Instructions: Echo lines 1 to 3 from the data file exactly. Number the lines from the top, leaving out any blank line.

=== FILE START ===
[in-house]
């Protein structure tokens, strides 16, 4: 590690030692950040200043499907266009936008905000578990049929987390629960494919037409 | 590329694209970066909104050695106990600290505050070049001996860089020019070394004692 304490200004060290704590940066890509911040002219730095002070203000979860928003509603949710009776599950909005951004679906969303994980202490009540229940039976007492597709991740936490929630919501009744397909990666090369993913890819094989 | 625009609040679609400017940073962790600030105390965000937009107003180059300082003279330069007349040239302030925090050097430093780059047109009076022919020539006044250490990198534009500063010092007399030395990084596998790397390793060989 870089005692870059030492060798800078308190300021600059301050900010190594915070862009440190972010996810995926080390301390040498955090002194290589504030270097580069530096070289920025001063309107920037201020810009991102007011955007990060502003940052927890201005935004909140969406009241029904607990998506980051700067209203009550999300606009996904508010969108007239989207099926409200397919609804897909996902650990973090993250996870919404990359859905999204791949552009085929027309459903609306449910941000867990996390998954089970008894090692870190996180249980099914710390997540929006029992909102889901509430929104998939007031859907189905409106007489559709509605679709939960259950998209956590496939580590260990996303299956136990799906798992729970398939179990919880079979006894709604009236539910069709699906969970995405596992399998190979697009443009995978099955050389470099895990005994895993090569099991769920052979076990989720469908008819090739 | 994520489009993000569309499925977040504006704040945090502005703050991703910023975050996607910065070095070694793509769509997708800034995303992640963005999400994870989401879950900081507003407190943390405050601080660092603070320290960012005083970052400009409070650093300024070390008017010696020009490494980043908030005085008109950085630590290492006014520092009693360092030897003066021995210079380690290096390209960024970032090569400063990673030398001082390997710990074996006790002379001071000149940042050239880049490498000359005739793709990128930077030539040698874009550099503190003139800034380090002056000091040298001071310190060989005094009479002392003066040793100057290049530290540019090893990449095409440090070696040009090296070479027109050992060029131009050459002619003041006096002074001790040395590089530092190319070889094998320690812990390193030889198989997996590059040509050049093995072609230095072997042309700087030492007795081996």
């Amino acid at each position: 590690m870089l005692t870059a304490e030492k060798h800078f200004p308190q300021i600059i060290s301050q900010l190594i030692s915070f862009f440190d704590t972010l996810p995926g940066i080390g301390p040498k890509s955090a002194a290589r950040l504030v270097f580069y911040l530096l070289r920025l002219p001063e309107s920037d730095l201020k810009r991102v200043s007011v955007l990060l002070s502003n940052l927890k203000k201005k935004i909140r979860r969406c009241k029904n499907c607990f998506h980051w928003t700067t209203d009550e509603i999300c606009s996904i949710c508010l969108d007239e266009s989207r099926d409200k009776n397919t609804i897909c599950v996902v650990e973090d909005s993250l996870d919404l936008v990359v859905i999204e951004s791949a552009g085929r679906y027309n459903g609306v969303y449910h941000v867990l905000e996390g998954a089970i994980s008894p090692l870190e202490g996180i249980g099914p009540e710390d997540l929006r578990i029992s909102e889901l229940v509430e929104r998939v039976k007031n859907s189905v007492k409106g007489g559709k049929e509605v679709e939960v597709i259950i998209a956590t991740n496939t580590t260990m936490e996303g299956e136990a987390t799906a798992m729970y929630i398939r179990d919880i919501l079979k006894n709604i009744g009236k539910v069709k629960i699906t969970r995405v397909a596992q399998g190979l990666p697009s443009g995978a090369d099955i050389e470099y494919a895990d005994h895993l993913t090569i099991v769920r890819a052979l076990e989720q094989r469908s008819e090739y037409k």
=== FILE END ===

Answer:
[in-house]
């Protein structure tokens, strides 16, 4: 590690030692950040200043499907266009936008905000578990049929987390629960494919037409 | 590329694209970066909104050695106990600290505050070049001996860089020019070394004692 304490200004060290704590940066890509911040002219730095002070203000979860928003509603949710009776599950909005951004679906969303994980202490009540229940039976007492597709991740936490929630919501009744397909990666090369993913890819094989 | 625009609040679609400017940073962790600030105390965000937009107003180059300082003279330069007349040239302030925090050097430093780059047109009076022919020539006044250490990198534009500063010092007399030395990084596998790397390793060989 870089005692870059030492060798800078308190300021600059301050900010190594915070862009440190972010996810995926080390301390040498955090002194290589504030270097580069530096070289920025001063309107920037201020810009991102007011955007990060502003940052927890201005935004909140969406009241029904607990998506980051700067209203009550999300606009996904508010969108007239989207099926409200397919609804897909996902650990973090993250996870919404990359859905999204791949552009085929027309459903609306449910941000867990996390998954089970008894090692870190996180249980099914710390997540929006029992909102889901509430929104998939007031859907189905409106007489559709509605679709939960259950998209956590496939580590260990996303299956136990799906798992729970398939179990919880079979006894709604009236539910069709699906969970995405596992399998190979697009443009995978099955050389470099895990005994895993090569099991769920052979076990989720469908008819090739 | 994520489009993000569309499925977040504006704040945090502005703050991703910023975050996607910065070095070694793509769509997708800034995303992640963005999400994870989401879950900081507003407190943390405050601080660092603070320290960012005083970052400009409070650093300024070390008017010696020009490494980043908030005085008109950085630590290492006014520092009693360092030897003066021995210079380690290096390209960024970032090569400063990673030398001082390997710990074996006790002379001071000149940042050239880049490498000359005739793709990128930077030539040698874009550099503190003139800034380090002056000091040298001071310190060989005094009479002392003066040793100057290049530290540019090893990449095409440090070696040009090296070479027109050992060029131009050459002619003041006096002074001790040395590089530092190319070889094998320690812990390193030889198989997996590059040509050049093995072609230095072997042309700087030492007795081996």
């Amino acid at each position: 590690m870089l005692t870059a304490e030492k060798h800078f200004p308190q300021i600059i060290s301050q900010l190594i030692s915070f862009f440190d704590t972010l996810p995926g940066i080390g301390p040498k890509s955090a002194a290589r950040l504030v270097f580069y911040l530096l070289r920025l002219p001063e309107s920037d730095l201020k810009r991102v200043s007011v955007l990060l002070s502003n940052l927890k203000k201005k935004i909140r979860r969406c009241k029904n499907c607990f998506h980051w928003t700067t209203d009550e509603i999300c606009s996904i949710c508010l969108d007239e266009s989207r099926d409200k009776n397919t609804i897909c599950v996902v650990e973090d909005s993250l996870d919404l936008v990359v859905i999204e951004s791949a552009g085929r679906y027309n459903g609306v969303y449910h941000v867990l905000e996390g998954a089970i994980s008894p090692l870190e202490g996180i249980g099914p009540e710390d997540l929006r578990i029992s909102e889901l229940v509430e929104r998939v039976k007031n859907s189905v007492k409106g007489g559709k049929e509605v679709e939960v597709i259950i998209a956590t991740n496939t580590t260990m936490e996303g299956e136990a987390t799906a798992m729970y929630i398939r179990d919880i919501l079979k006894n709604i009744g009236k539910v069709k629960i699906t969970r995405v397909a596992q399998g190979l990666p697009s443009g995978a090369d099955i050389e470099y494919a895990d005994h895993l993913t090569i099991v769920r890819a052979l076990e989720q094989r469908s008819e090739y037409k």